“Everything is divided 50/50, right?”
If I had a penny for every time that question was asked, or if that statement was true, I probably wouldn’t be working. Where did this myth start and why is it still floating around? Is it something that is just assumed by virtue of being in a couple?
Anyway, FYI the answer is NO; and neither is 50/50 the starting point.
Unfortunately, it appears this guy understood this common myth to be gospel and literally divided everything in half before obtaining some family law advice:
Lucky there weren’t any kids involved.
Here’s the truth. In Australia, the Family Court may make such Order as it considers appropriate to alter a couple’s interests in their property to effect a just and equitable division of that property (which may not necessarily be 50/50). The Court considers the following:
- Each party’s legal and equitable interests in their property i.e. the assets and liabilities that make up the net asset pool of property and the ownership and value of same;
- Whether it is just and equitable to alter each party’s legal and equitable interests in the property having regard to the history of the relationship including the length of the relationship and whether/how parties have mingled their assets;
- Each party’s direct and indirect financial and non-financial contributions and parenting and homemaker contributions to the acquisition, conservation and improvement of the property that forms the net asset pool;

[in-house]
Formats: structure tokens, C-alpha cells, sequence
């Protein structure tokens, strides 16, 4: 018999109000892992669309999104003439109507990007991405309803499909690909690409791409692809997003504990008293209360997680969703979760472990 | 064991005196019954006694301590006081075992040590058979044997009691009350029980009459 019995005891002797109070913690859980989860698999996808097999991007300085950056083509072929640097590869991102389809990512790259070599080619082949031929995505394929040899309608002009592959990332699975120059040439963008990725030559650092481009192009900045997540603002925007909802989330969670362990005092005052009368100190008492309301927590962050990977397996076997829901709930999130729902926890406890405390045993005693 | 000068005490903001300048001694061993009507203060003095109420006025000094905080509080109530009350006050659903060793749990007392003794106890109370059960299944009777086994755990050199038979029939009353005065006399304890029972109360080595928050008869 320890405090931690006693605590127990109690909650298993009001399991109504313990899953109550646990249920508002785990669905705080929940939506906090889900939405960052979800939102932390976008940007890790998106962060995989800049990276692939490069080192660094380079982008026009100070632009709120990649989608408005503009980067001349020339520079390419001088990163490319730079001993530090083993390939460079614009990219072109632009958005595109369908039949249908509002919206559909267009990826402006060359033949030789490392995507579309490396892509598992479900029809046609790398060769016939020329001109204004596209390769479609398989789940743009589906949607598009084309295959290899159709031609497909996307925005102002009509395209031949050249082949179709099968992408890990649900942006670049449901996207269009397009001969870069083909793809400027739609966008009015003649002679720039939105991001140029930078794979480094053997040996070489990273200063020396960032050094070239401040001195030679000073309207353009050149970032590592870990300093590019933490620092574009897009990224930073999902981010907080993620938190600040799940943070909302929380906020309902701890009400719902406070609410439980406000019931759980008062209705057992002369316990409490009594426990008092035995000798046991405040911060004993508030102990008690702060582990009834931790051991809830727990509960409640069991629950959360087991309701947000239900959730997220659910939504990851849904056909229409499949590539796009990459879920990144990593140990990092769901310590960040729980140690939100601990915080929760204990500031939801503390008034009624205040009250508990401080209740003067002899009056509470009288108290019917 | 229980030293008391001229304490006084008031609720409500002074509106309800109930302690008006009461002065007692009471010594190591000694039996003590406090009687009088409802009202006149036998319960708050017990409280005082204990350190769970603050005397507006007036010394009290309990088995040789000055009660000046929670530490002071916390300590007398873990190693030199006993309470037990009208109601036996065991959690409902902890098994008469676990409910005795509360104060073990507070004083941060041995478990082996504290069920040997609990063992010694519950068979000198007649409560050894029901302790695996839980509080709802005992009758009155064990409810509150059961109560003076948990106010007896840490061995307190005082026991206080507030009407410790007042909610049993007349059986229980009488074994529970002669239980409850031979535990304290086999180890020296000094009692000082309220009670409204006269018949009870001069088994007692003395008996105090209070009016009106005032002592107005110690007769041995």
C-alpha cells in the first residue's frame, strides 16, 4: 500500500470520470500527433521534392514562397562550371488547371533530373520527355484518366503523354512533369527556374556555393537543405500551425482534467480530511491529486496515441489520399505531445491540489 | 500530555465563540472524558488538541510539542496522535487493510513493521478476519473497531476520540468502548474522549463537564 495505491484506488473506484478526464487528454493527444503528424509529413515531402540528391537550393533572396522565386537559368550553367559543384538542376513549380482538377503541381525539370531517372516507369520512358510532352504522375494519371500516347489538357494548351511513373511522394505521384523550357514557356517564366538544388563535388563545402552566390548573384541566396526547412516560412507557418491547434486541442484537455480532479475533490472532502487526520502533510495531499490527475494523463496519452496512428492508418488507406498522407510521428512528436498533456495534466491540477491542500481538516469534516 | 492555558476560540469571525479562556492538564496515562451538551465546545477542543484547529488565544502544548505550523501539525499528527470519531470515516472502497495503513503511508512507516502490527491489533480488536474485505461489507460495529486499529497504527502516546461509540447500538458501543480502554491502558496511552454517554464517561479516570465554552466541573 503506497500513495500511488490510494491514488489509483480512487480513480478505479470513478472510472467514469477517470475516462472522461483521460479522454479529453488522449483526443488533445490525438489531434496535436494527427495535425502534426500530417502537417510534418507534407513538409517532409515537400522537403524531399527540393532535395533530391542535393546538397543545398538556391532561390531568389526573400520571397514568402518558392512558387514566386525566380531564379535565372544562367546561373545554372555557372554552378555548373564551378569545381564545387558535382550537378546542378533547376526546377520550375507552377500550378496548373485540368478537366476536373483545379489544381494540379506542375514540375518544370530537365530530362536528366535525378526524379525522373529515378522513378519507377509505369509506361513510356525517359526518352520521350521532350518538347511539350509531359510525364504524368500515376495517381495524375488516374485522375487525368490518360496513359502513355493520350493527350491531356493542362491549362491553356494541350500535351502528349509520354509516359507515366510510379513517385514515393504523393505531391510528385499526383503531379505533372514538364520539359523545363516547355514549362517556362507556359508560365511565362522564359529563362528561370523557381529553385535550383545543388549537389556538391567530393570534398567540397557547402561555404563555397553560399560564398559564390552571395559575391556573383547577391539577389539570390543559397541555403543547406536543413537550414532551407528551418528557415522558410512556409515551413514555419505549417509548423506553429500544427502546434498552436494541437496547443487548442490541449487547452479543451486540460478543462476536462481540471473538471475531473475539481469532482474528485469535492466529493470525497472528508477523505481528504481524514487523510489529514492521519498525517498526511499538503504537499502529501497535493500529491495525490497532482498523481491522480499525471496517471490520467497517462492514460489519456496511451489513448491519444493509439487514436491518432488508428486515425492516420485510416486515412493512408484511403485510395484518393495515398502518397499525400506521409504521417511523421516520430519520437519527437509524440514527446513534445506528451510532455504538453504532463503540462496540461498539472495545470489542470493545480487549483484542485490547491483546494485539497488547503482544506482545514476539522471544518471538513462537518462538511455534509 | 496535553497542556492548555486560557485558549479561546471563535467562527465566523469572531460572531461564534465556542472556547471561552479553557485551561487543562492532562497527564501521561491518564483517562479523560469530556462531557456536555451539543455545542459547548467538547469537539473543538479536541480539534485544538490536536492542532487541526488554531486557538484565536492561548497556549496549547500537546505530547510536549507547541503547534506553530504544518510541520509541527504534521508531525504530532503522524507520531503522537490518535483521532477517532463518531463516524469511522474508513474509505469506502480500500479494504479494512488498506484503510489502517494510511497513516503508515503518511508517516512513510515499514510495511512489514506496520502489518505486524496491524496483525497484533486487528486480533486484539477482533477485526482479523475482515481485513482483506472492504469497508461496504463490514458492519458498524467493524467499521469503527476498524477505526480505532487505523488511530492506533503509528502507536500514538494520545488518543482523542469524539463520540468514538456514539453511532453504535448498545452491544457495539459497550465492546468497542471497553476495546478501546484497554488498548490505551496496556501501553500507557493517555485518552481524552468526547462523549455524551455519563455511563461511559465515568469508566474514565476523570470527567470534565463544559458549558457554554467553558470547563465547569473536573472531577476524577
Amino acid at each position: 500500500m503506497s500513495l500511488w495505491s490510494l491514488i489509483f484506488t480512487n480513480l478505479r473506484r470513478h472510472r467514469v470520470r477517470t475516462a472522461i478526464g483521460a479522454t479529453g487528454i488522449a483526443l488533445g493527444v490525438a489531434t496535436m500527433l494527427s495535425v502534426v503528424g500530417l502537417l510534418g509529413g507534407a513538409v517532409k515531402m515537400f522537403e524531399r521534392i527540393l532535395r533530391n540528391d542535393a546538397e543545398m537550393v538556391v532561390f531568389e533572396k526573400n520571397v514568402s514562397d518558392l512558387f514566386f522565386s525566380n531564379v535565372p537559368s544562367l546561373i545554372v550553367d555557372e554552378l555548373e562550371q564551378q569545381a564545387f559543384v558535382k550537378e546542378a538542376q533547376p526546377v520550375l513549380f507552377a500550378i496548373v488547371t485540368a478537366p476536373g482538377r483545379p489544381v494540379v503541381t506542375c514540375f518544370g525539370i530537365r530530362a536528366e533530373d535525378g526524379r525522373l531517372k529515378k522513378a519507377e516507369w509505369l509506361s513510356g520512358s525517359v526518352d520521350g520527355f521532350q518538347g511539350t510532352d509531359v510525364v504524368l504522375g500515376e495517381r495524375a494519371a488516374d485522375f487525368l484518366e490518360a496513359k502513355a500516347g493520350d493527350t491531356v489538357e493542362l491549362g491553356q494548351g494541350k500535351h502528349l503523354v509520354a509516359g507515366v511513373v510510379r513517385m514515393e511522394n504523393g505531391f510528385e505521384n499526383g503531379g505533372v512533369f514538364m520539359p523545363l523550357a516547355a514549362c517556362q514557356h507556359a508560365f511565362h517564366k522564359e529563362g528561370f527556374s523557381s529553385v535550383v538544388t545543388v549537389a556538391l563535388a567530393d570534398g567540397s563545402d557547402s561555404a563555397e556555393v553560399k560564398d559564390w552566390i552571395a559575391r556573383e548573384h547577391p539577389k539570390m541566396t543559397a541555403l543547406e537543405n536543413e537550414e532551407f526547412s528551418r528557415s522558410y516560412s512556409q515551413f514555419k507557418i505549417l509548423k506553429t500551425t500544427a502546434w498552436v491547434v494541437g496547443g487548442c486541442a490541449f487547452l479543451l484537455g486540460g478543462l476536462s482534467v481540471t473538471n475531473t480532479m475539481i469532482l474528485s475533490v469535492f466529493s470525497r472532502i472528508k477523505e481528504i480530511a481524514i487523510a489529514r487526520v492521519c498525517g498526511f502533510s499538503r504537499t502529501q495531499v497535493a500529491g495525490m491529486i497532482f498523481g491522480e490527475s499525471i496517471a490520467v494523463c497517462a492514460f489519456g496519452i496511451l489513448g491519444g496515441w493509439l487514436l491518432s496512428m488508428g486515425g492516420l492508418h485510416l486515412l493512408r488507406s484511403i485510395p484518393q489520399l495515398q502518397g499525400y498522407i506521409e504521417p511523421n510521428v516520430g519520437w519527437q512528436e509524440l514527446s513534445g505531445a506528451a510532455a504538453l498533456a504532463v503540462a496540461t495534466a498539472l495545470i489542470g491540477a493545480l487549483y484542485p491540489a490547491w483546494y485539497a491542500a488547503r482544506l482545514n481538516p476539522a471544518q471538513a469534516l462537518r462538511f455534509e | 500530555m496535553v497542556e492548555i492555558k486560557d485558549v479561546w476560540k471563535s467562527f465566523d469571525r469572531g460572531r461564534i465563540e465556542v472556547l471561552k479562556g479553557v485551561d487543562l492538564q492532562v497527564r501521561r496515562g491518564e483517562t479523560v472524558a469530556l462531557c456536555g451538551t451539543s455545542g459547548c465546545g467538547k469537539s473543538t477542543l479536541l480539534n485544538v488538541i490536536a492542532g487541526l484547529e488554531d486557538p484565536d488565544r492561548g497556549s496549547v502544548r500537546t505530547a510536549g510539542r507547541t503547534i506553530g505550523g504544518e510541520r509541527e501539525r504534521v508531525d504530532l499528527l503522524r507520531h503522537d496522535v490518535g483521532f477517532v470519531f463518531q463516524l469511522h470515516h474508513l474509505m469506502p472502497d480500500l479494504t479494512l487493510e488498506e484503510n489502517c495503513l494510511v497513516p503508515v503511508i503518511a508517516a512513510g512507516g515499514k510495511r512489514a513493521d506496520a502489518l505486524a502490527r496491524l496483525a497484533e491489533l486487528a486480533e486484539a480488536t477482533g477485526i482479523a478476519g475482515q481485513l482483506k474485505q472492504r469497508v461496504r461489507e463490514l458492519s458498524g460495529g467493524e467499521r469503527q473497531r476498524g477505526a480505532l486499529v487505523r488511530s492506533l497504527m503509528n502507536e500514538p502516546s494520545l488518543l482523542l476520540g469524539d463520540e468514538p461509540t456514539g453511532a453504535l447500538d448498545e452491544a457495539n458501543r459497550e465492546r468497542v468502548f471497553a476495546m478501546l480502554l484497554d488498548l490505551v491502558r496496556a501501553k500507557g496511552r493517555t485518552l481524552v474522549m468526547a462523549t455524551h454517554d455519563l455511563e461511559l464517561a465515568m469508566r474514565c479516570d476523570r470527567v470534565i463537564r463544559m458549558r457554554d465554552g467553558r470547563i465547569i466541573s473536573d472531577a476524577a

- Whether there should be an adjustment in one party’s favour having regard to each party’s future circumstances, for example, the Court considers each party’s skills, income earning capacity, age and health;
- Whether it is appropriate to take a global approach or an asset-by-asset approach. The Court is more likely to adopt an asset-by-asset approach in short relationships and/or where there are a small number of assets. The global approach is generally preferred in circumstances where there has been a long relationship and a high amount of interdependence and co-mingling of property;
- If Orders are proposed readjusting property interests, whether it is just and equitable to make the suggested Orders in the terms proposed. For example, the Court would not propose to leave one person asset rich and the other cash rich, if the asset rich person would need cash in order to pay for living expenses and there was a risk that the cash rich person would quickly recklessly spend the cash.
- The Court aims to achieve a clean break between parties as far as practicable.
In the event that you and your partner have separated and you are trying to work out how to divide your assets and liabilities, I recommend making an appointment with a family law solicitor for some advice as to what the Family Court might consider a just and equitable division. You will probably find out that there are a few other things which you haven’t thought about too.